UNESCO and its Partners Save 78 Historic Buildings from Collapse in Yemen
The conflict in Yemen, presently in its sixth year, has caused long-term economic decline, high unemployment, and a rise in poverty among Yemeni households. The protracted conflict has posed significant threats to the country’s unique cultural heritage, which has suffered extensive damage. Due to short-term conflict-related factors as well as long-term lack of maintenance, Yemen has lacked the resources to coordinate on the protection and promotion of cultural heritage.
Despite a challenging context, extreme weather conditions affecting several World Heritage Sites, the spread of the COVID-19 pandemic as well as severe risks for operations, UNESCO and the Social Fund for Development were able to implemented emergency rehabilitation works in Sana’a, Shibam, Zabid and Aden that are providing livelihoods support to young male and female beneficiaries and are informed by evidence-based damage assessments and newly produced technical urban rehabilitation guidelines.
Indeed, within its EU-funded project “Cash for Work: Promoting Livelihood Opportunities for Urban Youth in Yemen” UNESCO and its partners have (as of 30 September 2020) : surveyed over 8.000 historical buildings, stabilized and/or rehabilitated 78 historical buildings consisting mainly of private houses and public spaces; enrolled over 848 young workers (781 males and 67 females, representing 5,513 household members) over 17,865 working days in urban rehabilitation works; engaged over 250 youth in cash-based cultural programming and communication campaign on heritage; organized 4 capacity building and consultative workshops for 50 culture operators; and disbursed small grants to 8 cultural CSOs to boost income-generation in the creative sector.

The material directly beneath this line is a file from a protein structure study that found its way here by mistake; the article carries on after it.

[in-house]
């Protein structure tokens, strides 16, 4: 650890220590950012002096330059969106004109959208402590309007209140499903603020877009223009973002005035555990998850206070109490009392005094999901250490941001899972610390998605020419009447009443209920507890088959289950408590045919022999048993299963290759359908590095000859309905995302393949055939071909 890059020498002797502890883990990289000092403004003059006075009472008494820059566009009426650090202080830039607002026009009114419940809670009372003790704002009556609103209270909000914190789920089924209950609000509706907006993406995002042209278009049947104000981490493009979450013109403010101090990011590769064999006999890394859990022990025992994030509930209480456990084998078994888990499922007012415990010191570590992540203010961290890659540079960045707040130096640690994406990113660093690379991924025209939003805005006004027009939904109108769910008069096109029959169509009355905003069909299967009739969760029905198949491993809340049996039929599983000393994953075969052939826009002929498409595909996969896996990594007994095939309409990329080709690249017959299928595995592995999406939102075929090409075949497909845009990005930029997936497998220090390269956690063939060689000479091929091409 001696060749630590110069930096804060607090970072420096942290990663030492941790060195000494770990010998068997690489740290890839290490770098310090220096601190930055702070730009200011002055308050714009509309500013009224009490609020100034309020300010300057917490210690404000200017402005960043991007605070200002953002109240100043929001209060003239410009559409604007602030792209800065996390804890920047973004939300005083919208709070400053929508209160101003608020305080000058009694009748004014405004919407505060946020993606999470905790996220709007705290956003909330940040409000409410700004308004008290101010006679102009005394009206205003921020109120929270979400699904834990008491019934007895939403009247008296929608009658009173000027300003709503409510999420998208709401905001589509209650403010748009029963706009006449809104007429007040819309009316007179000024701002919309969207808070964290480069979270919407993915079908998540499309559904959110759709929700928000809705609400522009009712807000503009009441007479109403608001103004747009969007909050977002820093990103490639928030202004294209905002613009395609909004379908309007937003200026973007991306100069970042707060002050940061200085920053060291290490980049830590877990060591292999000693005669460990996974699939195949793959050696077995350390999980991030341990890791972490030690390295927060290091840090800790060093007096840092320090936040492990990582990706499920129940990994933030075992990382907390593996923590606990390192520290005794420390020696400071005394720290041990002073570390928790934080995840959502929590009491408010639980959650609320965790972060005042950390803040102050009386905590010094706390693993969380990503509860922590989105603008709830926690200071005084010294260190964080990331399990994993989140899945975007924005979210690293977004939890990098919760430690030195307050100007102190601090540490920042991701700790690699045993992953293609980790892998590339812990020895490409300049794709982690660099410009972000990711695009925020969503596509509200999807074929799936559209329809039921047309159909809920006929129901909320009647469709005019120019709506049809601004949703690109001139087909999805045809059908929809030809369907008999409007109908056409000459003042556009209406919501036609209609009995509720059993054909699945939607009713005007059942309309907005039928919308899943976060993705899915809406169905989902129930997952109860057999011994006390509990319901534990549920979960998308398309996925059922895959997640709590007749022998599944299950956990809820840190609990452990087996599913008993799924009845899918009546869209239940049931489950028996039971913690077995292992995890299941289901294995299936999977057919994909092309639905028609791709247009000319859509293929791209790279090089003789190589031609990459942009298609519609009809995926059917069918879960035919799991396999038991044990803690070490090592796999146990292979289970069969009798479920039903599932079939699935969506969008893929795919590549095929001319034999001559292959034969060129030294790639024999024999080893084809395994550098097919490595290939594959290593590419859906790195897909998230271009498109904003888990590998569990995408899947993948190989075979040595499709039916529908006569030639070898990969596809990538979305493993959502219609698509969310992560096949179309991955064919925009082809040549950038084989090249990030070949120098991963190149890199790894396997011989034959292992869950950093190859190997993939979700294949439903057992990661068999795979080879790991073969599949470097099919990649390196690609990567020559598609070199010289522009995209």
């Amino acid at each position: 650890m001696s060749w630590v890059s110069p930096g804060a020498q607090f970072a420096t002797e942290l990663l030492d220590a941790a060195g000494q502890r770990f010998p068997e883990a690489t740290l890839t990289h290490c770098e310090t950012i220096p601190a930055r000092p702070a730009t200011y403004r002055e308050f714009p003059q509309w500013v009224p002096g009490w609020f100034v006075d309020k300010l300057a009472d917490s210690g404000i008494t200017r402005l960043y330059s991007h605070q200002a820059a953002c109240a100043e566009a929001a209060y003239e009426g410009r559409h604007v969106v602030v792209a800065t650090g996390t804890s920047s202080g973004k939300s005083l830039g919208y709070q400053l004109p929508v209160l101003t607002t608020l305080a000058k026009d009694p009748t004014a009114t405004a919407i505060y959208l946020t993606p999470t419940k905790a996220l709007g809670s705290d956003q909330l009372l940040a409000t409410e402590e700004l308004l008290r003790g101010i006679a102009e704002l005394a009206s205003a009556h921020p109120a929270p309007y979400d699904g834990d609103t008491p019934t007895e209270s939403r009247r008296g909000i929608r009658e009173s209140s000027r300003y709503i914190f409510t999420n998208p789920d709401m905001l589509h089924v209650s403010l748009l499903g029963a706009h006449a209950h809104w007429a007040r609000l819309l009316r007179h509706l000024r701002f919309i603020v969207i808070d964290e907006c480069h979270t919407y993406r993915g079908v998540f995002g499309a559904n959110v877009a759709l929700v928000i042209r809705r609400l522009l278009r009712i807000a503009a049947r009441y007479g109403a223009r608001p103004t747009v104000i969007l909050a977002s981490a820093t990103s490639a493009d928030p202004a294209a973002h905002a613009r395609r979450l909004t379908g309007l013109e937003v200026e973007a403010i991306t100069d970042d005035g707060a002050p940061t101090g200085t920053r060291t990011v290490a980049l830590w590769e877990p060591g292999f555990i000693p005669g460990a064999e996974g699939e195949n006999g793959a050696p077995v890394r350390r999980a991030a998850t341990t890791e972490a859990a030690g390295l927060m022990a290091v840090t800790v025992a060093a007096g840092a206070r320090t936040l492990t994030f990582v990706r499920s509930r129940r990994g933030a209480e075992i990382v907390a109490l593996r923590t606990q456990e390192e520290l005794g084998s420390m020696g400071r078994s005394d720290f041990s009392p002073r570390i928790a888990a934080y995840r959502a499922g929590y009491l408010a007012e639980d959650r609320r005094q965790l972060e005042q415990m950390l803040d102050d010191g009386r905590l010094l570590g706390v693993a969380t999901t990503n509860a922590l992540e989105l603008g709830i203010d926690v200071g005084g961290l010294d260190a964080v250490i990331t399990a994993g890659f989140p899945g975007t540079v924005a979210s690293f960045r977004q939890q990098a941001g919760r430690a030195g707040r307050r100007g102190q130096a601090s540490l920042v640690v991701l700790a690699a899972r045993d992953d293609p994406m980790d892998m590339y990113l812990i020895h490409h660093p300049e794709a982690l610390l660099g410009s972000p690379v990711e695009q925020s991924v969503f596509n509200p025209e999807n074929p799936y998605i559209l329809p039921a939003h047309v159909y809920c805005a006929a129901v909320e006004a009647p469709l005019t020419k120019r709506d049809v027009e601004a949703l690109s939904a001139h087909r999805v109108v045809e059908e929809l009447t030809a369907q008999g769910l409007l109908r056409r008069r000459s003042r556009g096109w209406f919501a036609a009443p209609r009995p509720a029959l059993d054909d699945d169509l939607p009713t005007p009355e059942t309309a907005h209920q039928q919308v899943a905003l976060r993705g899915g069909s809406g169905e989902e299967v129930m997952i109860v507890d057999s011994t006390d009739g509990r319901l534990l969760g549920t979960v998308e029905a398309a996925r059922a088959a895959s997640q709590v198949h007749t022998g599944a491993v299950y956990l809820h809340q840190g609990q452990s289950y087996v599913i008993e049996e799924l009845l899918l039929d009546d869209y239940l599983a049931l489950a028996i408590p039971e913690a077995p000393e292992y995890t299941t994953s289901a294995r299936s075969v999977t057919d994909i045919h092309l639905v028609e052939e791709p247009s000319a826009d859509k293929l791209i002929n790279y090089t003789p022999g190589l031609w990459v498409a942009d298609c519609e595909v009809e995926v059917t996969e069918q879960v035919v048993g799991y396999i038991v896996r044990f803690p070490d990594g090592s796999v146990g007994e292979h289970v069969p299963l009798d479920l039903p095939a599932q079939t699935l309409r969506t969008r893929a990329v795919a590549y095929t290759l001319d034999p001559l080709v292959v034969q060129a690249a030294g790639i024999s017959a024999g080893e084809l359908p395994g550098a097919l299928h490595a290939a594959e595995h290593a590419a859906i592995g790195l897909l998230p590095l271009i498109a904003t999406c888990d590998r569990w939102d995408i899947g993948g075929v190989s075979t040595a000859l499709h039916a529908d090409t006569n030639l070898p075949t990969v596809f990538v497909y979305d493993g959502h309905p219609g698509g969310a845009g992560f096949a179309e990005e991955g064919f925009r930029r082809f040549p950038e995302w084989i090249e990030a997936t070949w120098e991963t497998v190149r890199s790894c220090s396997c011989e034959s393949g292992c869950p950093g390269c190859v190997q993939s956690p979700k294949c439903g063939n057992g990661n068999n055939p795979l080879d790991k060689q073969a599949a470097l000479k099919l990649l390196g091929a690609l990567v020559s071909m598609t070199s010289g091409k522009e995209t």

The UNESCO-EU project in Yemen approaches livelihoods and culture needs for youth and local communities through contextualized methodologies of modern heritage rehabilitation and social protection. Activities executed thus far have achieved progress in meeting the most urgent humanitarian needs of crisis — providing access to livelihoods, strengthening economic resilience and restoring social cohesion — while promoting local ownership over the safeguarding of World Heritage.
Participatory cash-for-work schemes in heritage restoration and urban regeneration are implemented in World Heritage Sites for the first time through cohesive community-led approaches. Community-based assessments of priorities and urban rehabilitation works supported by consultations with local government agencies and Master Builder’s associations were carried out based on both inclusive human needs and heritage concerns.
This unprecedented large-scale intervention reaffirms the importance of human-centered approaches to cultural heritage safeguarding and urban resilience that ensure community ownership over heritage management. The Project contributes to an environment for sustainable cultural development that allows communities to come together and maintain their connections with heritage and each other, and appreciate the diversity of cultural traditions and contribute to efforts to rebuild dialogue and peace.